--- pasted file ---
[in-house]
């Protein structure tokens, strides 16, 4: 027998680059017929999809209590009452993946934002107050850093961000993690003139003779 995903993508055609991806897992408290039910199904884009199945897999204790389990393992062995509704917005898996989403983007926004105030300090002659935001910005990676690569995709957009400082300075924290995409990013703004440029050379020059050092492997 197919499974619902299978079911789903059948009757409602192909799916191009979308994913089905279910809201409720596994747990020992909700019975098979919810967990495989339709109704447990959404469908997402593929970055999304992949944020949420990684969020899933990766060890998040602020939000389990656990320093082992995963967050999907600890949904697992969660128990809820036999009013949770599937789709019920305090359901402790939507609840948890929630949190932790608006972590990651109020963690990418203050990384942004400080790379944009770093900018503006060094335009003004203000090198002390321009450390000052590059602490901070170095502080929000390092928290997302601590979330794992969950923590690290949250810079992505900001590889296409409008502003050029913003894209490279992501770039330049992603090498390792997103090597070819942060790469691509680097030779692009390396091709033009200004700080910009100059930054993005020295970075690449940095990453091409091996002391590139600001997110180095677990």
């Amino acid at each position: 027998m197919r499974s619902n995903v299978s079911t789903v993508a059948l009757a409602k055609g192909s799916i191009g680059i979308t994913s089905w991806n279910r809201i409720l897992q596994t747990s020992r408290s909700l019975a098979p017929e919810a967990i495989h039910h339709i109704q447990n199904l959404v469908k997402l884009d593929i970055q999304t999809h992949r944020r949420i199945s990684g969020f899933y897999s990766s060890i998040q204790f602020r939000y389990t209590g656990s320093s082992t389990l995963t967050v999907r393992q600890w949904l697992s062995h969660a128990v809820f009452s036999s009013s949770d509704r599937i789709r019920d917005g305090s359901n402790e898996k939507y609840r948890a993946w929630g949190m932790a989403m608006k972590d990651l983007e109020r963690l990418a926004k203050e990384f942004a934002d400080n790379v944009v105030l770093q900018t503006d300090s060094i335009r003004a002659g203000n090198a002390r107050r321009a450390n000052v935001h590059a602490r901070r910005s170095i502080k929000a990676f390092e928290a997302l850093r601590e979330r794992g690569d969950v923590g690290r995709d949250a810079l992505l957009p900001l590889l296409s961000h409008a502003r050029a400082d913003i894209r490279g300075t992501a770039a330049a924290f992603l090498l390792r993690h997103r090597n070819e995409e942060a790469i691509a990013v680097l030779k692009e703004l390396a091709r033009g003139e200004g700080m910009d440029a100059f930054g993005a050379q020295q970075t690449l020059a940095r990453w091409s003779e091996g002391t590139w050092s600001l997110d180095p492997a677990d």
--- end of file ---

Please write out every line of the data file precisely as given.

[in-house]
């Protein structure tokens, strides 16, 4: 027998680059017929999809209590009452993946934002107050850093961000993690003139003779 995903993508055609991806897992408290039910199904884009199945897999204790389990393992062995509704917005898996989403983007926004105030300090002659935001910005990676690569995709957009400082300075924290995409990013703004440029050379020059050092492997 197919499974619902299978079911789903059948009757409602192909799916191009979308994913089905279910809201409720596994747990020992909700019975098979919810967990495989339709109704447990959404469908997402593929970055999304992949944020949420990684969020899933990766060890998040602020939000389990656990320093082992995963967050999907600890949904697992969660128990809820036999009013949770599937789709019920305090359901402790939507609840948890929630949190932790608006972590990651109020963690990418203050990384942004400080790379944009770093900018503006060094335009003004203000090198002390321009450390000052590059602490901070170095502080929000390092928290997302601590979330794992969950923590690290949250810079992505900001590889296409409008502003050029913003894209490279992501770039330049992603090498390792997103090597070819942060790469691509680097030779692009390396091709033009200004700080910009100059930054993005020295970075690449940095990453091409091996002391590139600001997110180095677990």
């Amino acid at each position: 027998m197919r499974s619902n995903v299978s079911t789903v993508a059948l009757a409602k055609g192909s799916i191009g680059i979308t994913s089905w991806n279910r809201i409720l897992q596994t747990s020992r408290s909700l019975a098979p017929e919810a967990i495989h039910h339709i109704q447990n199904l959404v469908k997402l884009d593929i970055q999304t999809h992949r944020r949420i199945s990684g969020f899933y897999s990766s060890i998040q204790f602020r939000y389990t209590g656990s320093s082992t389990l995963t967050v999907r393992q600890w949904l697992s062995h969660a128990v809820f009452s036999s009013s949770d509704r599937i789709r019920d917005g305090s359901n402790e898996k939507y609840r948890a993946w929630g949190m932790a989403m608006k972590d990651l983007e109020r963690l990418a926004k203050e990384f942004a934002d400080n790379v944009v105030l770093q900018t503006d300090s060094i335009r003004a002659g203000n090198a002390r107050r321009a450390n000052v935001h590059a602490r901070r910005s170095i502080k929000a990676f390092e928290a997302l850093r601590e979330r794992g690569d969950v923590g690290r995709d949250a810079l992505l957009p900001l590889l296409s961000h409008a502003r050029a400082d913003i894209r490279g300075t992501a770039a330049a924290f992603l090498l390792r993690h997103r090597n070819e995409e942060a790469i691509a990013v680097l030779k692009e703004l390396a091709r033009g003139e200004g700080m910009d440029a100059f930054g993005a050379q020295q970075t690449l020059a940095r990453w091409s003779e091996g002391t590139w050092s600001l997110d180095p492997a677990d």